Clinton not only lost her second and final attempt at the presidency but lost it to Trump, which is surely an innermost circle of hell that the combined imaginations of Dante Alighieri and Hieronymus Bosch and ourselves could not have conceived for her, and she will likely spend the rest of her addled days wandering the woods of upstate New York with no contributions flowing into her defunct charity and her speaking fees and book royalties at a bargain-basement price, and at at this point even Trump isn’t leading the rallies in chants of “lock her up.” At any rate she no longer seems an impediment to making America great again, so we’re eager to hear more about how Trump intends to achieve that with her well out of the way.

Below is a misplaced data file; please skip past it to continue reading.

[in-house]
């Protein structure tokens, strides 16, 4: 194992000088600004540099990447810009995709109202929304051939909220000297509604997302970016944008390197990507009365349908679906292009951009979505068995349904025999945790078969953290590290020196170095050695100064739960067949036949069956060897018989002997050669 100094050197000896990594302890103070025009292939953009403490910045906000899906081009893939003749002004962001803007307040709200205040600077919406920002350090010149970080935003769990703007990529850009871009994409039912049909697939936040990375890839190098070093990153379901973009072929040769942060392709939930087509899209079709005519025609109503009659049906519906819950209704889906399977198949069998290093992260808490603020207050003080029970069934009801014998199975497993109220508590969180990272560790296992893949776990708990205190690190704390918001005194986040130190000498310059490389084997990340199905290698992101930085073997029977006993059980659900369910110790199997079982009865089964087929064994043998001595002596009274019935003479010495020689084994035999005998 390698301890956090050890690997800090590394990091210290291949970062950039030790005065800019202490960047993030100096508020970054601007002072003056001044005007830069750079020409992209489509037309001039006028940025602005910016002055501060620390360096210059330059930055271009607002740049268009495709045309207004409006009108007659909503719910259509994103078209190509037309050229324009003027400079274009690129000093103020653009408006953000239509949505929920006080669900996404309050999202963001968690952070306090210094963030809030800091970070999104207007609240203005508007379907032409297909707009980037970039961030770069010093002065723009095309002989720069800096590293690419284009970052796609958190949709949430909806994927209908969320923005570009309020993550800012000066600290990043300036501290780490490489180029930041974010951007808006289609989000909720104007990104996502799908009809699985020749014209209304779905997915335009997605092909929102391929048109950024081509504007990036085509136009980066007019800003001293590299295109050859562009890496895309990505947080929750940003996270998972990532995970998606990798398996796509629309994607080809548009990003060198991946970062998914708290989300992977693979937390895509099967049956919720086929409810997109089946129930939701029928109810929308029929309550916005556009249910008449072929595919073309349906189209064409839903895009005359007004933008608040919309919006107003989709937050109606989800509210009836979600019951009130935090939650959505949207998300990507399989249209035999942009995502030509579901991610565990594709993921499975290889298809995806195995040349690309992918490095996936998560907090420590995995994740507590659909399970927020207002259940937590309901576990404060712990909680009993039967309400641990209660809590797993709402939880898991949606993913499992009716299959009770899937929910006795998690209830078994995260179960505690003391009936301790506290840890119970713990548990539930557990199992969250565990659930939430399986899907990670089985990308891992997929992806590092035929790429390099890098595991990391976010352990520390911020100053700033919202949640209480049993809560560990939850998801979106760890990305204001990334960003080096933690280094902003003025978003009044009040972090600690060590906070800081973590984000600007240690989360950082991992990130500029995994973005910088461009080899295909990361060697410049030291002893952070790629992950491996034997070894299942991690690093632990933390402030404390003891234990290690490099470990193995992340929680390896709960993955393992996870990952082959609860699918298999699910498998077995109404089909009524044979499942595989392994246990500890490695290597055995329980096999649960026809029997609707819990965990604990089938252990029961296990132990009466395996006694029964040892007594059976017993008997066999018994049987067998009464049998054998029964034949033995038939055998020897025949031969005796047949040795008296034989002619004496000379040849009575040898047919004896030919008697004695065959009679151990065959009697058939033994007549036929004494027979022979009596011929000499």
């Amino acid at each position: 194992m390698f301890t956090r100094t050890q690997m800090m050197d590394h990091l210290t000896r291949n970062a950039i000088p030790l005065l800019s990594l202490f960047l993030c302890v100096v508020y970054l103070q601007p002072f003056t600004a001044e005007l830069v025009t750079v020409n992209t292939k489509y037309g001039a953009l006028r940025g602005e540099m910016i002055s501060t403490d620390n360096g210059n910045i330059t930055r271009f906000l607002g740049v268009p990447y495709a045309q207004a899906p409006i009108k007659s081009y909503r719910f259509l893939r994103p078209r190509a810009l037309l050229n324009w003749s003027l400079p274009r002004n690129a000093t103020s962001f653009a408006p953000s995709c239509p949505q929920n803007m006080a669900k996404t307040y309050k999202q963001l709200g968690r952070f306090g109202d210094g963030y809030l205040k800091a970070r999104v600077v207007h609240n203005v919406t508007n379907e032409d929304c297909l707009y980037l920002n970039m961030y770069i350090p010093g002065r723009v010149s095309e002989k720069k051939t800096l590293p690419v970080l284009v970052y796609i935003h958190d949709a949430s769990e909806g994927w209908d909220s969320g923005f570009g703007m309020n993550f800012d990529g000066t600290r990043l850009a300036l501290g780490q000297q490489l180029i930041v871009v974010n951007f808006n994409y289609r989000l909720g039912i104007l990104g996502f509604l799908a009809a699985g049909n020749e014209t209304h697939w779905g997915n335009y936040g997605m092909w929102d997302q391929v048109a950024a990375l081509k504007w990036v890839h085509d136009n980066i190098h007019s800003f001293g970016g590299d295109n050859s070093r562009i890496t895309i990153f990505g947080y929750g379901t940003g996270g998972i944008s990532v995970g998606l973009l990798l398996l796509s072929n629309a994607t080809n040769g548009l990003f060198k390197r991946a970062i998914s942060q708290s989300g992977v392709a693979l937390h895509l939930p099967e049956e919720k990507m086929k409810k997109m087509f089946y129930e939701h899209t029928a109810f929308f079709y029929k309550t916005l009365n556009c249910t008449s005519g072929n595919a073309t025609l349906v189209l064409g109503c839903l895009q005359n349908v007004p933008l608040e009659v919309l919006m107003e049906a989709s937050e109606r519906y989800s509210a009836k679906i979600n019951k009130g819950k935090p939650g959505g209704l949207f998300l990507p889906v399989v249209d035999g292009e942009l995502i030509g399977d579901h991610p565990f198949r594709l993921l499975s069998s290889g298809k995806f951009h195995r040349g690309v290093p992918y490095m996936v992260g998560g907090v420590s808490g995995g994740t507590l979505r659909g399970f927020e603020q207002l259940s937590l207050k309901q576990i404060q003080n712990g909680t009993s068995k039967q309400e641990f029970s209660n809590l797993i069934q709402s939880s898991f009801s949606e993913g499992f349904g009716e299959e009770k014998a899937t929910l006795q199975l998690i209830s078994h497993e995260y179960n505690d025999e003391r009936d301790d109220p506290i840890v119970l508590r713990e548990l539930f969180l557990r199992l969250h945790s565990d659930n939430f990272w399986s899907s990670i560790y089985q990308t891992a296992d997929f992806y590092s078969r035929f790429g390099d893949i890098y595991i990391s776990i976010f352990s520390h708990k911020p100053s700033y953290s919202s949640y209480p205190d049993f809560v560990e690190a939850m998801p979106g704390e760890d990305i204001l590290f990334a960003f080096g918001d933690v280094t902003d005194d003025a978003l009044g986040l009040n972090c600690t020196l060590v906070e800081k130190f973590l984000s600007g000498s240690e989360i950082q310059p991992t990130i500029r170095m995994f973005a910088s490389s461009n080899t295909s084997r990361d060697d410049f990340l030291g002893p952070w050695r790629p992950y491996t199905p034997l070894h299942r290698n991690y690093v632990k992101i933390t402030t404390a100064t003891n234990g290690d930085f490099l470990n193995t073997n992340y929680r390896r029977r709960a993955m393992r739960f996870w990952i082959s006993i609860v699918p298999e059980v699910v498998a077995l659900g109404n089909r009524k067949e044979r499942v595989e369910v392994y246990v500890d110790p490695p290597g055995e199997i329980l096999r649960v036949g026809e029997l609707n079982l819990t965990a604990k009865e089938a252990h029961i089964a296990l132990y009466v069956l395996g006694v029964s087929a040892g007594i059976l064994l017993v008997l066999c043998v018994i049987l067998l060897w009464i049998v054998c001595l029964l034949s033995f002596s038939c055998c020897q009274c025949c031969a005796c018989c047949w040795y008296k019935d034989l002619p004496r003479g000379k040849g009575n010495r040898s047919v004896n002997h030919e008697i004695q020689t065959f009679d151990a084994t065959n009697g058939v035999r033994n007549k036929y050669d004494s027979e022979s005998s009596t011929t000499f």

Apparently, though, there are other foes to be vanquished before the gain get around to explaining how he’s going to make everything better. There’s that pesky free press, of course, with all its fake news about how the administration isn’t humming like a finely-tuned machine and Trump isn’t already making America great again. During the rally he quoted Thomas Jefferson and Abraham Lincoln criticizing the press, which goes to show how long those nasty newspapers have been trying to undermine a free republic, and his most ardent supporters agreed not read anything negative they read about Trump, which caused his most strident critics to pull their hair and gnash their teeth, which gave great glee to all of Trump’s most ardent supporters, but such old conservative and Republicans hands as ourselves wondered how that was making America great again.